Reid is a more complex character than often portrayed. His looks and mannerisms suggest a bruiser. He is more intelligent than that. He is a man of guile and ambition, but a man who thinks about his politics too. His belief in "mutual interdependence" is not that far removed from Brown's, although it is often expressed in different terms.
Like several of the other former Communists in Blair's administration ("I used to believe in Santa Claus, too" is his standard riposte), Reid has discarded the political conclusions, but not the instincts. His conviction that he is always right, wherever he happens to be on the political spectrum at the time, is matched by a determination always to have his way.
In their different ways all the incumbents under this Labour government have either faced, or manufactured, a battle with naysayers in the judiciary and beyond. Jack Straw did it with a trite attack on "Hampstead liberals"; David Blunkett turned it into a speciality and is possibly better remunerated for it now with his column in The Sun. As for Charles Clarke, he was more imaginative in his thinking, but when confronted with the prospect of a political mauling from the Right, he pushed through the various anti-terror laws with alacrity.
The issue at stake is not so much specific counter-terrorism measures but their context. Everyone has their own view about acceptable limits, but even "Hampstead intellectuals" might appreciate the necessity of CCTV cameras, or extra police, longer detentions without trial, or telephone taps - if the rest of our body politic was also working with our security in mind.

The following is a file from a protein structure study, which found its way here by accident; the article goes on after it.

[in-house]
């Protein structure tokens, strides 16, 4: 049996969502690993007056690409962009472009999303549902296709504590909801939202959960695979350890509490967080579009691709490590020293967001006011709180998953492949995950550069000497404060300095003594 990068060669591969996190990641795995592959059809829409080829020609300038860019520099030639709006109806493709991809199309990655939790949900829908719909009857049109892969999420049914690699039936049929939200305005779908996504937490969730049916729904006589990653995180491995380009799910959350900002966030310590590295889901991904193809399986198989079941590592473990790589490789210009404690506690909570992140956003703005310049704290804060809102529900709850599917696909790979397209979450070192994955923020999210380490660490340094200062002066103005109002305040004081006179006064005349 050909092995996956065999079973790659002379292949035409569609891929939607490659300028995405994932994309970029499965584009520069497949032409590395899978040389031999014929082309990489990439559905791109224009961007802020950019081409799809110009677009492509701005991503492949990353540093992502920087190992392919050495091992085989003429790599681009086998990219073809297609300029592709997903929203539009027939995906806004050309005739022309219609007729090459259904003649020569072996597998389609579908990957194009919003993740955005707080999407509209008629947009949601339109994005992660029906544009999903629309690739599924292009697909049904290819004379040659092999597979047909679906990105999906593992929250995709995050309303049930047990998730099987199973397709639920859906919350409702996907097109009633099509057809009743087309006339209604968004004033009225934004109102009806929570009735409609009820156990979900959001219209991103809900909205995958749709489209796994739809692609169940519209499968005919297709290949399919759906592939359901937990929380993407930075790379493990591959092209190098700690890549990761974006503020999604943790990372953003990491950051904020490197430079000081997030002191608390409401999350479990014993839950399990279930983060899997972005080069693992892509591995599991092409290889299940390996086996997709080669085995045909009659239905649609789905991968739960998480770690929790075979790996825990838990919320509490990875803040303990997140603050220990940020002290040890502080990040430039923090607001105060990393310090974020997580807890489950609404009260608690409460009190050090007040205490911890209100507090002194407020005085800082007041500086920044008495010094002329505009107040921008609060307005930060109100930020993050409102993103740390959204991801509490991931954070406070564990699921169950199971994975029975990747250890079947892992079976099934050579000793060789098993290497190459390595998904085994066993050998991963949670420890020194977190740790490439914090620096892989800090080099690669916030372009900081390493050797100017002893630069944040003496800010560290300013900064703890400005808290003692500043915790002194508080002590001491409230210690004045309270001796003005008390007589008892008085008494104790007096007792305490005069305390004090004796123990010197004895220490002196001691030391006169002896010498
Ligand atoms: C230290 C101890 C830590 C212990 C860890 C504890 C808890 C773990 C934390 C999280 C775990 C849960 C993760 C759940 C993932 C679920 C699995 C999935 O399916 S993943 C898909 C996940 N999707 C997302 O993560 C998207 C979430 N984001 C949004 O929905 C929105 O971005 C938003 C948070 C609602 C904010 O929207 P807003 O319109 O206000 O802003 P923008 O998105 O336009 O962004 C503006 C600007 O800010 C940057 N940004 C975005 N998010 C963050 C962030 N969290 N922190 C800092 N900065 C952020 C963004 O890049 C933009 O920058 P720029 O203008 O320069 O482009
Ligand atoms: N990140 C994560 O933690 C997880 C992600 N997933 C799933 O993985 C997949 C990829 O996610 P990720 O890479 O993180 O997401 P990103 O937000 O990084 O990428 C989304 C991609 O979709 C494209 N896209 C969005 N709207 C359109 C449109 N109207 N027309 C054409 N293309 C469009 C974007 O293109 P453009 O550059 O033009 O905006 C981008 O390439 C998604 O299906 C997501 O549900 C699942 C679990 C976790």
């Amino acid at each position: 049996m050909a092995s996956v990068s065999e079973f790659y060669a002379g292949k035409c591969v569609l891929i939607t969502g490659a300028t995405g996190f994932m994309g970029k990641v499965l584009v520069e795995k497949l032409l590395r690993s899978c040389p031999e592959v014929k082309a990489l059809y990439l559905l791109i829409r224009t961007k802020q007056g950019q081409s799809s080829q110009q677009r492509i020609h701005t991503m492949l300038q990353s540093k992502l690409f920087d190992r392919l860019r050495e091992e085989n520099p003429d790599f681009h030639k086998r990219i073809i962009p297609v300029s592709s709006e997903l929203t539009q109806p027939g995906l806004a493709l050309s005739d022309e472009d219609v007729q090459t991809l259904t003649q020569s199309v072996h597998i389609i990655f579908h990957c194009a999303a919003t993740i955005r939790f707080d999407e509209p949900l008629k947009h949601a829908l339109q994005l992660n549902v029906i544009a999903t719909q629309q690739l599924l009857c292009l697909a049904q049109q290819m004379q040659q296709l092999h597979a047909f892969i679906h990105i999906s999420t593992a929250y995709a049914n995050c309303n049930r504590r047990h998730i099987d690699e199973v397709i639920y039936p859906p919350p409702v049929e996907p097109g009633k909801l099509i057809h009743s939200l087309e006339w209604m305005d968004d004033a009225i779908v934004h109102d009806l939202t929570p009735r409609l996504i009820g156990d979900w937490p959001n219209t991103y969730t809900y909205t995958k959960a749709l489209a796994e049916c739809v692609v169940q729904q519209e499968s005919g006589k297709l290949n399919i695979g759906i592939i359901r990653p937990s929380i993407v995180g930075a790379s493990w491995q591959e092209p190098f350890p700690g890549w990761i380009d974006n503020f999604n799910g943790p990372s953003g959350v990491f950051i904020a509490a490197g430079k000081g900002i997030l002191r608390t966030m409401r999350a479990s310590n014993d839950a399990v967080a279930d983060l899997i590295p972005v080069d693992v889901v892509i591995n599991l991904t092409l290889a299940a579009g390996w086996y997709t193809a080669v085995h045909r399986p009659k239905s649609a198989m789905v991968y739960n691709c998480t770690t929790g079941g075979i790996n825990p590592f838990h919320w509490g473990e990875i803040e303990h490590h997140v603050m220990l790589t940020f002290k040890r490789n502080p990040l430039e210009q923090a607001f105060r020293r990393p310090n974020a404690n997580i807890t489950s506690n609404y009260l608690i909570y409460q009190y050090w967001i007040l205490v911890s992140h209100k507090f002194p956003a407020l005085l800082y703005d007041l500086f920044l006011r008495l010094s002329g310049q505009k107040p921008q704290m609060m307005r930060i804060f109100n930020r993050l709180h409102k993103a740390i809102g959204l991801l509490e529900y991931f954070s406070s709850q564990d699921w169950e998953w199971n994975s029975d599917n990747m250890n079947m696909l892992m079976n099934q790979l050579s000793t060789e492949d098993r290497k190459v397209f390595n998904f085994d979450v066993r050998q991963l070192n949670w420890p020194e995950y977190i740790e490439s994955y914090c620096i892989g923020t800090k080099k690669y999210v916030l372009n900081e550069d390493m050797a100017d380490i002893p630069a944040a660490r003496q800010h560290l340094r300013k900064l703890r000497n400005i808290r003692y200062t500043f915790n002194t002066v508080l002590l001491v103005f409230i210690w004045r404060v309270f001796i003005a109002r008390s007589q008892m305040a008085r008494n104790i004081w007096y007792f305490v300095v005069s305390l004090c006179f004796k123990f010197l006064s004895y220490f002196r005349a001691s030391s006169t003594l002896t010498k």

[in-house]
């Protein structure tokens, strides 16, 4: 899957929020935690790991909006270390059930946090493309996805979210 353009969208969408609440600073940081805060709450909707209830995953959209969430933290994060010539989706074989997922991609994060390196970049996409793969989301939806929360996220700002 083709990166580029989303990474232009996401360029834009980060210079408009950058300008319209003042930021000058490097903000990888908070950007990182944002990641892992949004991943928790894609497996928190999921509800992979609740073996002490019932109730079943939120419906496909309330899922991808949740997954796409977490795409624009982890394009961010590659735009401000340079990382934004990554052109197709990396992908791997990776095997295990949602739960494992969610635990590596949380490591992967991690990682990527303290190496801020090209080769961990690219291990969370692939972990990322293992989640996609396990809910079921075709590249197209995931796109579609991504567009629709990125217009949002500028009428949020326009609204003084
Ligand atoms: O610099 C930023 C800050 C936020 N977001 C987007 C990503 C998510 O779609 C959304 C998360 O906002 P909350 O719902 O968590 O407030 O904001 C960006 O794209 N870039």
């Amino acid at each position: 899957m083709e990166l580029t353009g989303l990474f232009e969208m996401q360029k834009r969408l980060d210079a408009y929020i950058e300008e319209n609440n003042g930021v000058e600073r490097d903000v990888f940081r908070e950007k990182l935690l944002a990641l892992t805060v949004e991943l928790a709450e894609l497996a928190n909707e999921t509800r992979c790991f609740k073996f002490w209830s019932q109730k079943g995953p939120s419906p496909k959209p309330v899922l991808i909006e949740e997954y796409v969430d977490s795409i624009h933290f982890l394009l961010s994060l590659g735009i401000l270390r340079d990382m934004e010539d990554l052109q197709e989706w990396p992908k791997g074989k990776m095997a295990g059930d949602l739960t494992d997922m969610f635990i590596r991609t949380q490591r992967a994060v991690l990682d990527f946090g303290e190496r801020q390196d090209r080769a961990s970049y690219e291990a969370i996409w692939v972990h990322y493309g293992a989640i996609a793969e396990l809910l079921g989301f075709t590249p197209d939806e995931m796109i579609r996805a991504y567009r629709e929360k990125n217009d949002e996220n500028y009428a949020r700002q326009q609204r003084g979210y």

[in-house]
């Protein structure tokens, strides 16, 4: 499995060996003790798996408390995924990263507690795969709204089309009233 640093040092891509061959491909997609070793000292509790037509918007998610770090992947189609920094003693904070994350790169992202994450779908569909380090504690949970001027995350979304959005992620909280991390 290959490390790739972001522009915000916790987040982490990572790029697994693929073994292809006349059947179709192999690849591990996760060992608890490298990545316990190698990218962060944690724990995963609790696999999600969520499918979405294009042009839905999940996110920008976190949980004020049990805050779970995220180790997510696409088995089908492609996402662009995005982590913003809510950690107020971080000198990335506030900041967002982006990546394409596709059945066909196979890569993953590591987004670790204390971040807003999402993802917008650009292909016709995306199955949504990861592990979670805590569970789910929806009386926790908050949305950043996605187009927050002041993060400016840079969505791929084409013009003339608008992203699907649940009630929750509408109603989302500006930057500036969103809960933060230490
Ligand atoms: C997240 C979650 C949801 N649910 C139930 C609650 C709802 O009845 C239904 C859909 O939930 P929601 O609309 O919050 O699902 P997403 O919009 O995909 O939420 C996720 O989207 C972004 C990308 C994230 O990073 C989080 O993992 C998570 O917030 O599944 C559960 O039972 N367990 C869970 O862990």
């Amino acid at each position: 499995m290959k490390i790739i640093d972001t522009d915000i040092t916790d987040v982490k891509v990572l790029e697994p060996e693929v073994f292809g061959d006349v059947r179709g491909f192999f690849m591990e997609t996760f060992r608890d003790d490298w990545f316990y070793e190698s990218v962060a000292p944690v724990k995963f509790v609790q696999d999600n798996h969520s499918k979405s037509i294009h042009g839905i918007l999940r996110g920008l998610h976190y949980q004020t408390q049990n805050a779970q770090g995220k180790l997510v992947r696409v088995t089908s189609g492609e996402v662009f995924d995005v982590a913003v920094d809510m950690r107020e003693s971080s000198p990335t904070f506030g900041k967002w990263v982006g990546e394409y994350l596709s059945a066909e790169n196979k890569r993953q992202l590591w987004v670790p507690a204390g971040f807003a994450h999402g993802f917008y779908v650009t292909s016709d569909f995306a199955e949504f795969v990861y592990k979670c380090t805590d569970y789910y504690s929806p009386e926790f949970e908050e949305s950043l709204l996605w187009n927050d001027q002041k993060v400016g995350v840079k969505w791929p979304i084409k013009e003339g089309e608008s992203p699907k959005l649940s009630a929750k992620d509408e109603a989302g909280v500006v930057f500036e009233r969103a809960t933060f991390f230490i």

And this is where it all falls down. There was no surprise in Reid's reaction to the letter by leading Labour Muslims in which they linked British foreign policy to a sense of alienation that helped to foment terrorism. Reid knew it was good politics to denounce the signatories; but he did so mainly because he passionately believes in what he says, that the fight must be fought wherever and whenever until it is won. That there is no ultimate victory, that Iraq and Lebanon are calamities not just for the region but for us too, appears to have passed them all by. That foreign policy has always been a mix of principle, national interest, and ultra-pragmatism is a point apparently lost on this new generation of arch-ideologues.
In terms of his immediate political fortunes, Reid has done himself considerable good in his reaction to the past week's events. He would still start some way behind Brown in a contest, but he is now a real contender. What matters more, however, is that this high-risk, simplistic, approach to matters of war and peace, which Blair made his own, is now likely to outlast him, whoever is in Downing Street.
The writer is the editor of the New Statesman